First Circuit Weighs in on ADA's ‘Single Integrated Employer' Test and Reckless Indifference Standard for Punitive Damages
the First Circuit Court of Appeals upheld a jury verdict for the plaintiff in his failure to accommodate claim under the Americans with Disabilities Act (ADA) and the Maine Human Rights Act (MHRA). The court's opinion provides a useful reference for the "single integrated employer" test for liability under the ADA. More significantly, it is an important reminder for employers regarding how seriously to evaluate accommodation requests, how promptly to respond to them, and how informed employees should be throughout the process. The First Circuit's ruling shows that the consequences of failing to adequately respond to accommodation requests could lead to a finding that the employer acted with reckless indifference and is liable for punitive damages.
Accommodating Employees with COVID-19-Related Symptoms
Employers across the United States are receiving accommodation requests from employees who currently have COVID-19 or who have recovered from COVID-19 but have long-term effects. As a result, the Job Accommodation Network (JAN) received questions about whether COVID-19 is a disability under the Americans with Disabilities Act (ADA) and what accommodations might be provided.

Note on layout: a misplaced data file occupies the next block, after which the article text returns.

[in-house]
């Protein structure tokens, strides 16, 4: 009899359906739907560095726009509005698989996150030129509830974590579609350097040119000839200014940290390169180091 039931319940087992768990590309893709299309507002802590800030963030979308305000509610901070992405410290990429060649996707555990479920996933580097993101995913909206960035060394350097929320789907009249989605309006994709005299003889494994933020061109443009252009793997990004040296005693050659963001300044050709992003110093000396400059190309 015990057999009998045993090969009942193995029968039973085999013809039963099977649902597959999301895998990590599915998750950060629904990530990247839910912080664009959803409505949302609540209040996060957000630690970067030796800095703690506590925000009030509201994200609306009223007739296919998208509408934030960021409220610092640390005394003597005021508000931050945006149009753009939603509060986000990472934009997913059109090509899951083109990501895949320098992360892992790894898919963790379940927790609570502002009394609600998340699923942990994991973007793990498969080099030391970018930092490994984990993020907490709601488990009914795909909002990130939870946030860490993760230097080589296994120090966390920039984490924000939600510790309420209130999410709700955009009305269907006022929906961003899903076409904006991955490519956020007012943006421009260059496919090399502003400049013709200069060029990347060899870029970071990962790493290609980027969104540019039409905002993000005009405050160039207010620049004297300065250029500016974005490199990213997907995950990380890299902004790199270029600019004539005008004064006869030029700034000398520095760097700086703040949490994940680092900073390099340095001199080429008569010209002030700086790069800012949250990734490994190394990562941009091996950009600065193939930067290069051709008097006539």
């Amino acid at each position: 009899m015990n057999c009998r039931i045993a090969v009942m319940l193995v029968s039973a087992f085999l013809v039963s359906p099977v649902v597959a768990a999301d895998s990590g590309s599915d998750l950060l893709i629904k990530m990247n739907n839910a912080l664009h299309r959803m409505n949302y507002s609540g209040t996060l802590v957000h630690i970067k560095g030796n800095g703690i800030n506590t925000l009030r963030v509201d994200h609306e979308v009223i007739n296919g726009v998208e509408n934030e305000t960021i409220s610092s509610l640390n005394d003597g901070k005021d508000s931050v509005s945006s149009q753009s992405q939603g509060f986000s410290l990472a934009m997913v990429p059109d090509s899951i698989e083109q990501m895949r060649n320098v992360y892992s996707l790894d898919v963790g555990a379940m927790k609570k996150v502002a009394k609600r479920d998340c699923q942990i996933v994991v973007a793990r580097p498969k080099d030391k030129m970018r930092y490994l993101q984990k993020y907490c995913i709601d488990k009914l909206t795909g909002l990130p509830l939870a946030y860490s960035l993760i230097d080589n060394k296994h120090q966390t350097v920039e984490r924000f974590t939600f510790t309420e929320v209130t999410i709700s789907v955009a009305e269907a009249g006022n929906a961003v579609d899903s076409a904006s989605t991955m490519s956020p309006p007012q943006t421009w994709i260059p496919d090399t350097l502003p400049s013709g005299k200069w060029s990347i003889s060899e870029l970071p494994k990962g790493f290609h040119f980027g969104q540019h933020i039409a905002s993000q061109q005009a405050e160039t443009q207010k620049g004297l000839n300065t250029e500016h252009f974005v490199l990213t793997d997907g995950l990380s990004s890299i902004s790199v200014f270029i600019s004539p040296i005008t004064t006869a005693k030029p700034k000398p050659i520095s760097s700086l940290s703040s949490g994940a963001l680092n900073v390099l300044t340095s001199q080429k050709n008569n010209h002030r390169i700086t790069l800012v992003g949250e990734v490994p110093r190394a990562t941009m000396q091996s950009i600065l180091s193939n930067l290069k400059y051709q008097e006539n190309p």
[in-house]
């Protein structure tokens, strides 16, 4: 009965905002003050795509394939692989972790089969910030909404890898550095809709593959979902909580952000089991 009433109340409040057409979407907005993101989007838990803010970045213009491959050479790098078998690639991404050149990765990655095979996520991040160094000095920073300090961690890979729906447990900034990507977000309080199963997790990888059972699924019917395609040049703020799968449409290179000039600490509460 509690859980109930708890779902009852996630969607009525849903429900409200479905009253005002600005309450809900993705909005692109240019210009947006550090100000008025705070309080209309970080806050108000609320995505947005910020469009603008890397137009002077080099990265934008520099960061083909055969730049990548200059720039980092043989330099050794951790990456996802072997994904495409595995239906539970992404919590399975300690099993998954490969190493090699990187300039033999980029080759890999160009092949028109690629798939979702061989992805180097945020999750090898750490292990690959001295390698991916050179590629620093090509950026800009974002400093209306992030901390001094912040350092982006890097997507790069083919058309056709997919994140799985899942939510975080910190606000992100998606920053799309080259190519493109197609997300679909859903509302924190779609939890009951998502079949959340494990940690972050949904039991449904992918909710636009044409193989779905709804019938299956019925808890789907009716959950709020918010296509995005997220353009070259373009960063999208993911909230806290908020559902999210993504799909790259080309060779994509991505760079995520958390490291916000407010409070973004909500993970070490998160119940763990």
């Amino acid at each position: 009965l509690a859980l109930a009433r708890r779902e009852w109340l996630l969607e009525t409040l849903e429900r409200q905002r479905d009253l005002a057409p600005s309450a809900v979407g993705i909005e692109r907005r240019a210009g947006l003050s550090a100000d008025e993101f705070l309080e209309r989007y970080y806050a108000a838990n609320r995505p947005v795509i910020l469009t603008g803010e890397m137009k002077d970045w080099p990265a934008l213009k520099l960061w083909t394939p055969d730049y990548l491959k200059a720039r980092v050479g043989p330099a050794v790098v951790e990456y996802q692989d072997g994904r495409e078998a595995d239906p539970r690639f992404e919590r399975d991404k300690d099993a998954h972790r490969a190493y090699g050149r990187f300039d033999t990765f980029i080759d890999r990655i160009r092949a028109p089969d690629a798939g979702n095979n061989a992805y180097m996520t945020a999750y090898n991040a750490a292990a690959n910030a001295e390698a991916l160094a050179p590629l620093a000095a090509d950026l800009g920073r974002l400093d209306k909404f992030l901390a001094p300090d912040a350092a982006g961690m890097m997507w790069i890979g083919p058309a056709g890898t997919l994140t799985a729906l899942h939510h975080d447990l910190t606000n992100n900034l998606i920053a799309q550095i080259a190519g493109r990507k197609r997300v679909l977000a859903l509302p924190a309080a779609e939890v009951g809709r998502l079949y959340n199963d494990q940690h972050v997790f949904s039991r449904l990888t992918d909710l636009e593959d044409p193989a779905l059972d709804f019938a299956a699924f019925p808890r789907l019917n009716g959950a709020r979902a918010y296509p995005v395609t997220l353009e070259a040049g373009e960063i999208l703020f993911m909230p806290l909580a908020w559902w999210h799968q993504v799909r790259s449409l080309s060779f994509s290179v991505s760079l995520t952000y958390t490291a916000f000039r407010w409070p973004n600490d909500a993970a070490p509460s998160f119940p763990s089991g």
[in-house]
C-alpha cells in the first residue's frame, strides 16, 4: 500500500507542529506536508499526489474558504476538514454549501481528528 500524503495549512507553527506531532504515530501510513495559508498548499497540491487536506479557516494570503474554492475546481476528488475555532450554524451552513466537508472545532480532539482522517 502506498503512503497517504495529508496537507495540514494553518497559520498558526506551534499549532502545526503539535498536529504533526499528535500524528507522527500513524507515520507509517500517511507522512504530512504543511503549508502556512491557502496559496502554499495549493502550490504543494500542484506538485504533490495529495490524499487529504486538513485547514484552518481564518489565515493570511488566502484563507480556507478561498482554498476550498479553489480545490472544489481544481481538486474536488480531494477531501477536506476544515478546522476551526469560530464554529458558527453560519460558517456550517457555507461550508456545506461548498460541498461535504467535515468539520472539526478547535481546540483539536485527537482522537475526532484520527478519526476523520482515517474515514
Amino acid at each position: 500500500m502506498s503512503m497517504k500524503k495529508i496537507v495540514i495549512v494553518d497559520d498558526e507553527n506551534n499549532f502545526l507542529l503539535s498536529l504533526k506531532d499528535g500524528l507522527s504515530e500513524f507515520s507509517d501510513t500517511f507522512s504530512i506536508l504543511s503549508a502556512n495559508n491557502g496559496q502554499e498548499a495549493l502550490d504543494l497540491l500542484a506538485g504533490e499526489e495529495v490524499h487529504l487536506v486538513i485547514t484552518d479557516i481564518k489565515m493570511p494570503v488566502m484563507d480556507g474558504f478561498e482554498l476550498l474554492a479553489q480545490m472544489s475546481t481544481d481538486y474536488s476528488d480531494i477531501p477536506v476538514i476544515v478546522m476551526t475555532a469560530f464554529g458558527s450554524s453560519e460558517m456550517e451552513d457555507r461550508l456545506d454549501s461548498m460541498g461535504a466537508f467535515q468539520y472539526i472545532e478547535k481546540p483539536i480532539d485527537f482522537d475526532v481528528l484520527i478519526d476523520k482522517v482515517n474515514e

Navigating website ADA compliance
William D. Goren, a Decatur, Georgia, lawyer and ADA expert, hosted the session, titled “The Wild West of Internet Accessibility Litigation,” with ABA Techshow 2021 planning board member Darla Jackson. Goren, who told attendees he wears hearing aids for hearing loss, discussed the finer points of what it means to make a website ADA compliant, noting there are still unresolved legal questions about whether Title III of the ADA, which prohibits discrimination against individuals with disabilities in places of “public accommodations,” would apply to websites.
“Crip Camp” and the Disability Rights Movement
It is an unexpected sight: all kinds of kids with all kinds of disabilities at summer camp having the time of their lives. The year was 1971. The place: Camp Jened, in New York’s Catskill Mountains.
Jim Lebrecht, born with spina bifida, was one of the campers: “Wow, Camp Jened was a place that was a utopia,” he said. “It was a place where all of a sudden the rest of the outside world seemed to just disappear.”
Judy Heumann, who got polio at 18 months old, was a counselor there: “I really laughed when I saw the film - it was so funny to see me at 21!” And we are seeing this old footage now as part of a recent documentary, called “Crip Camp.” The film is on the shortlist for an Oscar nomination.